So, any changes to employment contracts to be conducted by employers in the execution of their management power should not result from arbitrary, or retaliatory decisions. But, they should derive from actual and functional interests of the company. They should be based on objectively valid reasons. Also, these changes should not affect the essential conditions of the employment contract (time, place and specific way services should be provided, as initially agreed by the parties). Finally, management powers should not affect moral, material or economic interests of employees.

 

The Supreme Court of Justice of the Dominican Republic has provided several examples in connection with situations that have infringed the ius variandi principle. Such infringement may occur when:

 

a) the employer unilaterally decides to change the conditions of the employment contract, thereby causing economic, material or moral damages;

 

b) the tasks specific to the job position are modified to the employee’s detriment;

 

c) the employee’ safety is at risk; or

 

d) the salary earned by the employee is cut in whole or in part.

 

The Supreme Court of Justice of the Dominican Republic has also stated that the unilateral modification of employees’ work schedules is considered a practice against the ius variandi because this aspect constitutes an essential condition of the employment contract.

 

In another decision, the Supreme Court of Justice of the Dominican Republic considered that changing the calculation method of employees’ salaries to move from a fixed and variable wage system to exclusively variable salaries constitutes a violation of the management power.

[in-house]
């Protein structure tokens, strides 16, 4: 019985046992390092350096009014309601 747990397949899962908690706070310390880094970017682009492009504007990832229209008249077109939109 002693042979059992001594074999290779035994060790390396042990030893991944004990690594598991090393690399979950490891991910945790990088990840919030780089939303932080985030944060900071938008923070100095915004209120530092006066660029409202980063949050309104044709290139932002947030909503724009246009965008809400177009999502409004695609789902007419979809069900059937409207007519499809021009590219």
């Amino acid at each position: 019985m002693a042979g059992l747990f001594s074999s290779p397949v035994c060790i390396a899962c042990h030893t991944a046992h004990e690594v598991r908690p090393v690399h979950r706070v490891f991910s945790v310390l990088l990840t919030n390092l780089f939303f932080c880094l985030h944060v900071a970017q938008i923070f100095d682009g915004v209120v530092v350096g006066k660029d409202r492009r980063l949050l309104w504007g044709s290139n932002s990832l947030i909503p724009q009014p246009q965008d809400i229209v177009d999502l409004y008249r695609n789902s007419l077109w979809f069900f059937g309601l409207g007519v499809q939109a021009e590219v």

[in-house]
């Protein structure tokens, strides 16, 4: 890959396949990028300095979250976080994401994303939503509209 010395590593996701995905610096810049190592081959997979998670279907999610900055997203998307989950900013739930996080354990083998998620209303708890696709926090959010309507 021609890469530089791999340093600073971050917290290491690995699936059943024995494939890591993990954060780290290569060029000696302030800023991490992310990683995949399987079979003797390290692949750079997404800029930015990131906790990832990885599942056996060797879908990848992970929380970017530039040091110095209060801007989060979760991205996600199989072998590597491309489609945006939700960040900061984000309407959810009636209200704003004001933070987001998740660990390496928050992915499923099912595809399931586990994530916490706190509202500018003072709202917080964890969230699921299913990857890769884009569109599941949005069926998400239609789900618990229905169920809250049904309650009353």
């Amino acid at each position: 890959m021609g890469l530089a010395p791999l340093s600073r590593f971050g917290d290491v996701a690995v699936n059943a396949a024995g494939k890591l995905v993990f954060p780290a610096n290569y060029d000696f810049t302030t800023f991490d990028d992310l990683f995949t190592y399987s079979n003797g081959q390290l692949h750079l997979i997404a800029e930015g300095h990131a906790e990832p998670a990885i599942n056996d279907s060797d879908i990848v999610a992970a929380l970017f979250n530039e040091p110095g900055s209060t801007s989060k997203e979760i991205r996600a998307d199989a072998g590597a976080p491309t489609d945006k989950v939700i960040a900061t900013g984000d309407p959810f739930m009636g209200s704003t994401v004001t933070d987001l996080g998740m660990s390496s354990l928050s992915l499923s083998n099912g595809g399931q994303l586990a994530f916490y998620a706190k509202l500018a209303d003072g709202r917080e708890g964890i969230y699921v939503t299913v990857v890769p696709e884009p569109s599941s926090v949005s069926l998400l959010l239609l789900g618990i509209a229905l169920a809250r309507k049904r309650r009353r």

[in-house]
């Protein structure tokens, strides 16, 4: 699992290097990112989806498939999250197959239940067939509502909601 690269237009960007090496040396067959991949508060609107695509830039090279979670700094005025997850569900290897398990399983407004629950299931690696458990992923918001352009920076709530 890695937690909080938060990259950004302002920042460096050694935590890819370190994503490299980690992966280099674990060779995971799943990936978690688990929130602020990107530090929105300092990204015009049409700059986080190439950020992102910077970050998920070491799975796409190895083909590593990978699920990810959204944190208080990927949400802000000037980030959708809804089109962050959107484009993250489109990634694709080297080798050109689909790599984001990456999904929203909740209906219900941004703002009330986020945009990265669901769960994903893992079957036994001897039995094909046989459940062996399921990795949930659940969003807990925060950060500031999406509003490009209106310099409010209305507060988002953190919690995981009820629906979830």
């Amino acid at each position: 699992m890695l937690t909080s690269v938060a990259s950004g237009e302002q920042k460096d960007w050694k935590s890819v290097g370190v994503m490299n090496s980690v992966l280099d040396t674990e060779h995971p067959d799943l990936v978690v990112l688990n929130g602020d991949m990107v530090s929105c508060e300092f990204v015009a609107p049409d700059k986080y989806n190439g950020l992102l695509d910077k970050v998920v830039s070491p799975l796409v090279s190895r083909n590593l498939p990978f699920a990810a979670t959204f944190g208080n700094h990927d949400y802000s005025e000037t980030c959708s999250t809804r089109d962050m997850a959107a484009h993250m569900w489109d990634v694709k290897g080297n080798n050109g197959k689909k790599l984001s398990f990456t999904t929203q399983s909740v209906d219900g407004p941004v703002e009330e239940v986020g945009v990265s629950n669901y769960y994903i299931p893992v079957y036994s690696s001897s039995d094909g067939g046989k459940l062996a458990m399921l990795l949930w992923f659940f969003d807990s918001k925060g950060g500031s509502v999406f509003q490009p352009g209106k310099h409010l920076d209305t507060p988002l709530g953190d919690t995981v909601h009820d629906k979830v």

In conclusion, labor regulations currently in force in the Dominican Republic, especially article 41 of the Labor Code, prevents employers from unilaterally change employment contracts to the detriment of employees. A unilateral amendment of the employment contract that causes economic disadvantage to the specific employee will be null and void, under our Labor Code.

 

Then, when it exists the risk that the change to working conditions of the employee could be considered illegal, it will be necessary first to get the employees’ consent. Otherwise, the employee could file a lawsuit called “dimisión” or dismissal at court. This is a termination of the labor agreement by the employee due to employer’s violations of its obligations. In case the court ruled on employee’s behalf then the company will be ordered to pay severance which includes pre-noticed, unemployment, acquired rights and six months of salary as compensation.

 

Taking this into consideration, we suggest that when the company informs the employees the changes that the employer will make, explain clearly that the changes won’t affect the essentials conditions of the labor agreement and that these changes are no discriminatory for any person.